Feeding Frenzy reports the methods used by for-profit Texas psychiatric hospitals to recruit patients. Henry Vandenburgh found the use of marketing techniques such as "suction" intake departments, seeking to hospitalize at least 30 percent of callers prompted by magazine ads, and the use of professional patient finders who set up support groups for parents of unruly teenagers and received $1,500 bounties for each admission brought to hospitals in the late 1980's and early 1990's. He also found the funneling of payments of as much as $20,000 a month to doctors who provided admissions, and the use of marketing social workers, hired by the hospital as program directors to supervise patient care, who actually spend 70 percent of their time in the community asking for referrals. Vandenburgh uncovered many other tactics, including stationing counselors at public schools for no charge, who in turn attempted to direct as many adolescents with "good" insurance coverage to the hospital. Many hospitals also provided similar services to probation officers and police officers. Teams from hospitals even visited emergency rooms to compete for potential patients by offering free assessments. Also, once patients were successfully admitted, program directors manipulated the doctors to avoid discharging them until their insurance resources were exhausted. Vandenburgh exposes these unethical practices through interviews with hospital employees, using statistical techniques that prove that the practice of furnishing high physician stipends was widespread and that it led to the delivery of patients. He also notes that payments were likely to be higher in markets where competition was strong.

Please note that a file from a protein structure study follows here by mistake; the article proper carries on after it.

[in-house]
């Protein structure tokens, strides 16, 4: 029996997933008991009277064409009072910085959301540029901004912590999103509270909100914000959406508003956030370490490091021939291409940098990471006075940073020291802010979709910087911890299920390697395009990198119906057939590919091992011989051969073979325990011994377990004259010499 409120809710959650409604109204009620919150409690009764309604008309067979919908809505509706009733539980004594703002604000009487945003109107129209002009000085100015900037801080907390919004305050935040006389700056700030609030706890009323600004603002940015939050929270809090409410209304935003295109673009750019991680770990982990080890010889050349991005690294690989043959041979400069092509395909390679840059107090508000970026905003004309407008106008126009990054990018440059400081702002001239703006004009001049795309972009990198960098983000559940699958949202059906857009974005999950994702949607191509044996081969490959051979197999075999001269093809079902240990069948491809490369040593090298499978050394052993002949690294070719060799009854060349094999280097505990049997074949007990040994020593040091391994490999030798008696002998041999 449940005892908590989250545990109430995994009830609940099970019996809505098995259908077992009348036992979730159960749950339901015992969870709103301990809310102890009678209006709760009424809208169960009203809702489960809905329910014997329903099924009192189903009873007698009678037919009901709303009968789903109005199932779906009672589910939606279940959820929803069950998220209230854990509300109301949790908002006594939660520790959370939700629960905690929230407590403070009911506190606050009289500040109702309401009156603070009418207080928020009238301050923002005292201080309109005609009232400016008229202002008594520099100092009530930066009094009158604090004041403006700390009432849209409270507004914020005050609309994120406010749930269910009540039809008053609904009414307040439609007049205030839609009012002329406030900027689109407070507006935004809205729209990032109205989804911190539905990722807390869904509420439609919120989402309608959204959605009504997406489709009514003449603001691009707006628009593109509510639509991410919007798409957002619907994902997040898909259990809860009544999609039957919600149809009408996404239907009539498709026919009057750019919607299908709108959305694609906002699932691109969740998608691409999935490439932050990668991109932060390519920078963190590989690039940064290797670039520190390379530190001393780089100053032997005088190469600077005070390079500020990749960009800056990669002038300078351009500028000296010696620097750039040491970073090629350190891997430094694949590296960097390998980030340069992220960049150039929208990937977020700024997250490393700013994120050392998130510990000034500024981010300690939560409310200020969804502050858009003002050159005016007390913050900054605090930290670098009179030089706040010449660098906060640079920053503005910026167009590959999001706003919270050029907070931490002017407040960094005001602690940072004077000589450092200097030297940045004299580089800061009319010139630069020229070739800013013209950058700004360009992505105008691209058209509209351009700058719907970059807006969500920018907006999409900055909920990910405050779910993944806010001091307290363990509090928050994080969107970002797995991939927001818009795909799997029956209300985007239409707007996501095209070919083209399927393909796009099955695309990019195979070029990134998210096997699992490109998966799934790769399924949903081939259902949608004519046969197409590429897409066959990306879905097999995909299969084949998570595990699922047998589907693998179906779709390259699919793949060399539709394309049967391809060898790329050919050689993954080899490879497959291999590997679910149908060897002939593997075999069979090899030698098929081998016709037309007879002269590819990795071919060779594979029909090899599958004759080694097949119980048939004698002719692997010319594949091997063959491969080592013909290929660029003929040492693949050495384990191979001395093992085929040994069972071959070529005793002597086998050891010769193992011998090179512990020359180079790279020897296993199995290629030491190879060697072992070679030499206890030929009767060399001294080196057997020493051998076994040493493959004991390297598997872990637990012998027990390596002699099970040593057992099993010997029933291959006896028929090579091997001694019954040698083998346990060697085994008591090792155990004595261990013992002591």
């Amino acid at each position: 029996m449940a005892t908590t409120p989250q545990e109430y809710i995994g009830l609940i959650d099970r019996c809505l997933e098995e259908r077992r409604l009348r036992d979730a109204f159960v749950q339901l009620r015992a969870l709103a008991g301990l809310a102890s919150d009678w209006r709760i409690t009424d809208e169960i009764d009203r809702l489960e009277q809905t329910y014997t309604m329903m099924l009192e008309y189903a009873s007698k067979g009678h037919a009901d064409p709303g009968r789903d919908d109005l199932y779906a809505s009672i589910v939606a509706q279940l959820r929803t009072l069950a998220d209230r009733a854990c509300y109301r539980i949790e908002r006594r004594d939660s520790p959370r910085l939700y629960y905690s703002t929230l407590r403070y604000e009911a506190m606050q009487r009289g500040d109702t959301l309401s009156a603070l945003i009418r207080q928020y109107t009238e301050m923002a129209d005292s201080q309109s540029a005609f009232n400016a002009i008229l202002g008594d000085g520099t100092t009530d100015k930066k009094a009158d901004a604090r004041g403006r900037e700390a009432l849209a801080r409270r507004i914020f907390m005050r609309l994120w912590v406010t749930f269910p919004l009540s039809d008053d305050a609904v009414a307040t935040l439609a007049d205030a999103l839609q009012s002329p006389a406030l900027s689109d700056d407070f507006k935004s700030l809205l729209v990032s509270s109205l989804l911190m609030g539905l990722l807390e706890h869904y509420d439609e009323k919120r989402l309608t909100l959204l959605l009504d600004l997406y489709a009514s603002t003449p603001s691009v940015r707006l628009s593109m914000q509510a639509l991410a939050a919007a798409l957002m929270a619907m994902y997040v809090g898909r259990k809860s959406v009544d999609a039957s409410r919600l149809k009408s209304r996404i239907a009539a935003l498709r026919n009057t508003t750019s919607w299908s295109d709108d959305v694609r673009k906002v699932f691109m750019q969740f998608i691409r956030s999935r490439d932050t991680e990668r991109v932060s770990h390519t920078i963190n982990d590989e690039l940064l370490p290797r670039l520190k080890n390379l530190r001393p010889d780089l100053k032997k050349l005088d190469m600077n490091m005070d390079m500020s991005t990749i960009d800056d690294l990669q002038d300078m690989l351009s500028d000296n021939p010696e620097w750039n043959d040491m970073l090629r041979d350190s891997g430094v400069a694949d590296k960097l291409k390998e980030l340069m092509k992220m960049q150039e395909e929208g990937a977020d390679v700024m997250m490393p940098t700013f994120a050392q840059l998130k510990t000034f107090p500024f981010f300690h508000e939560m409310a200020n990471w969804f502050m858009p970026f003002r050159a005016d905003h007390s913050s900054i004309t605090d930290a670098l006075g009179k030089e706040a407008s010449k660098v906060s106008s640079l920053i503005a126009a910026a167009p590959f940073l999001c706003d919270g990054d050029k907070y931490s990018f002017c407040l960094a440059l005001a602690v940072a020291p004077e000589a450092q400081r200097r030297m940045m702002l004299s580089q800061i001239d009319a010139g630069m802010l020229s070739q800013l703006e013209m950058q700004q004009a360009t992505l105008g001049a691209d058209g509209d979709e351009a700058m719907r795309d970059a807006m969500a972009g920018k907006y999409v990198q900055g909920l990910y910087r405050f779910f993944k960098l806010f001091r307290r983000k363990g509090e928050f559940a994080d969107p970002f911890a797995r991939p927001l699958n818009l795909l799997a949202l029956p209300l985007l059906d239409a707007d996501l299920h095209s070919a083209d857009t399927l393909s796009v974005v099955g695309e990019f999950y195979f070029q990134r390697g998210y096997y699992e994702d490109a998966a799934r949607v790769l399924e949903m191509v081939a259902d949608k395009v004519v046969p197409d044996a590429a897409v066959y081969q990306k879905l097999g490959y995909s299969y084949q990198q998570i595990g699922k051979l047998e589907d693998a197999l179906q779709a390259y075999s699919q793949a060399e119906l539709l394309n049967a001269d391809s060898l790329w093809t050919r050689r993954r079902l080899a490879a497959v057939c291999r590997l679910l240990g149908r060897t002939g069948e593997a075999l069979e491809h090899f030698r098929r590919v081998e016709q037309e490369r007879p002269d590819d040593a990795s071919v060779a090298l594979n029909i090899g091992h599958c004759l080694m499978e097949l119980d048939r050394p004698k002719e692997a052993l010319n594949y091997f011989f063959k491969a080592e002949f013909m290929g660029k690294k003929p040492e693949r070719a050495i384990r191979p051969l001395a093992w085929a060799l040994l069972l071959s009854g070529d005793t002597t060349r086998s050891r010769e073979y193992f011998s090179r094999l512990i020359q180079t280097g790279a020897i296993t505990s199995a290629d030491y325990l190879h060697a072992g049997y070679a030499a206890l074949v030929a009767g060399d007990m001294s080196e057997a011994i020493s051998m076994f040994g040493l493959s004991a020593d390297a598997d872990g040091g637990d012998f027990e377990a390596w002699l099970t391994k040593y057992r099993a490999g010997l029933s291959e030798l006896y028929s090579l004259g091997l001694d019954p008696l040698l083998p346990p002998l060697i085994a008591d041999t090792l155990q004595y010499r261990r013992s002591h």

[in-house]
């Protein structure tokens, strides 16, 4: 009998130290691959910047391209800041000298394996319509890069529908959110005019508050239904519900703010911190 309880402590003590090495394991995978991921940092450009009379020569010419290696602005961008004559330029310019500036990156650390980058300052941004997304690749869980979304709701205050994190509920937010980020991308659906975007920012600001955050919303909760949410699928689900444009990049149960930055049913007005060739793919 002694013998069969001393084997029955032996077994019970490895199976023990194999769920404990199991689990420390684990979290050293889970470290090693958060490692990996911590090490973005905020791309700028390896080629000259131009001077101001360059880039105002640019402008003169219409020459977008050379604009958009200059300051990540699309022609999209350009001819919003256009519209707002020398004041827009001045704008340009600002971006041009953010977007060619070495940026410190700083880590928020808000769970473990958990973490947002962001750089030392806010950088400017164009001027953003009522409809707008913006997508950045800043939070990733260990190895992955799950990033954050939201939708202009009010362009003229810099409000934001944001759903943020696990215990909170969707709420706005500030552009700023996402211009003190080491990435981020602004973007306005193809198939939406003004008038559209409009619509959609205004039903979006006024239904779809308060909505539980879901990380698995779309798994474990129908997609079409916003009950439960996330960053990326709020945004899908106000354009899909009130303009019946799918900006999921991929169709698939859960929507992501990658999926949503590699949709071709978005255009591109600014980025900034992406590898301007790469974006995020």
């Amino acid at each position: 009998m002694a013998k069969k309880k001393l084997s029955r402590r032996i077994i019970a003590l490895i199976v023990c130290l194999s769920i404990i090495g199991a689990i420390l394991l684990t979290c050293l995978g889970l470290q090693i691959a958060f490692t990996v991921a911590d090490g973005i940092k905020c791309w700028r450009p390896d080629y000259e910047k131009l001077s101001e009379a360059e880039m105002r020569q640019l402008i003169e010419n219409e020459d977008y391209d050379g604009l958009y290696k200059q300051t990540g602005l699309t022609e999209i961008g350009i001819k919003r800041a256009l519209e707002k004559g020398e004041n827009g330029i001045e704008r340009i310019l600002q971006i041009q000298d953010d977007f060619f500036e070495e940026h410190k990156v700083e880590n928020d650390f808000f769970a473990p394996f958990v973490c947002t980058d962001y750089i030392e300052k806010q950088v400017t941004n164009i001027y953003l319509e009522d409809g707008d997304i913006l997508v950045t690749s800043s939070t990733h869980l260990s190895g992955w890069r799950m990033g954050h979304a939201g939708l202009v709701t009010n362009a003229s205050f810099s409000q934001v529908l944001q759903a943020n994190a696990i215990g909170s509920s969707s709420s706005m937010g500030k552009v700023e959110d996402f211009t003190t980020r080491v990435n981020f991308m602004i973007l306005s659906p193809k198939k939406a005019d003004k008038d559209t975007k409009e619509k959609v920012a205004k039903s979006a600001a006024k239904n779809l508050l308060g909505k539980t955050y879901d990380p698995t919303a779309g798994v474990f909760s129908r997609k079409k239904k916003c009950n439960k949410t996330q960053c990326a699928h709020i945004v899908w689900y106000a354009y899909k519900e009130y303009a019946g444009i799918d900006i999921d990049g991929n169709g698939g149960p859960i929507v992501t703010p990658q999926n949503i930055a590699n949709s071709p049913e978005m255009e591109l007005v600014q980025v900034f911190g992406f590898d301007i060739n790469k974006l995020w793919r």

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About the Author
Henry Vandenburgh is Assistant Professor of Sociology at the State University of New York at 'swego.
Table of Contents
chapter 1 Introduction chapter 2 Organizational Deviance as the Basis for this Study chapter 3 Dimensions of the Deviant Activities chapter 4 The Texas Psychiatric Hospital Scandal of 1991 and its Consequences chapter 5 Conclusion chapter 6 Appendix: The Effectiveness of Certificates of Need chapter 7 References chapter 8 Index